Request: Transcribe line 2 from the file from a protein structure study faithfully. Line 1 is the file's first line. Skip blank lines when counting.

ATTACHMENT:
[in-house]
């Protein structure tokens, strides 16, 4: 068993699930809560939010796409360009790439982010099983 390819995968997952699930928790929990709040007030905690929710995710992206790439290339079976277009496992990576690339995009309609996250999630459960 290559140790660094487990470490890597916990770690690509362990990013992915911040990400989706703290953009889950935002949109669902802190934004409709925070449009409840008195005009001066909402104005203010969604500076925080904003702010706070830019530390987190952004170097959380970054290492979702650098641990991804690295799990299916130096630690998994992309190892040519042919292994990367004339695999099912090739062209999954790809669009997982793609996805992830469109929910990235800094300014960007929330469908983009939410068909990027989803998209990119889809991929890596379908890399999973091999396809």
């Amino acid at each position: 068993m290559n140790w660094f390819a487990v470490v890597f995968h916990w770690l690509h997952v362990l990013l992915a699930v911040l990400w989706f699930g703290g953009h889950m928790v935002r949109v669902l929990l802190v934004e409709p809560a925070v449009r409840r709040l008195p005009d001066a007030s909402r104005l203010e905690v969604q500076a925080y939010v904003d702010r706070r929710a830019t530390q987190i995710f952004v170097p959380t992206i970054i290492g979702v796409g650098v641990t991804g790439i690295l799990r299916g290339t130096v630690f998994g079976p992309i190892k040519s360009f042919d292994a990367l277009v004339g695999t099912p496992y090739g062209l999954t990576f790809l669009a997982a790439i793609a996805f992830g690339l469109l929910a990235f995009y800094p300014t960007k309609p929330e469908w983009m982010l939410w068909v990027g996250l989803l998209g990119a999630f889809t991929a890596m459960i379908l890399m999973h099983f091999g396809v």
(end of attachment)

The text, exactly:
């Protein structure tokens, strides 16, 4: 068993699930809560939010796409360009790439982010099983 390819995968997952699930928790929990709040007030905690929710995710992206790439290339079976277009496992990576690339995009309609996250999630459960 290559140790660094487990470490890597916990770690690509362990990013992915911040990400989706703290953009889950935002949109669902802190934004409709925070449009409840008195005009001066909402104005203010969604500076925080904003702010706070830019530390987190952004170097959380970054290492979702650098641990991804690295799990299916130096630690998994992309190892040519042919292994990367004339695999099912090739062209999954790809669009997982793609996805992830469109929910990235800094300014960007929330469908983009939410068909990027989803998209990119889809991929890596379908890399999973091999396809």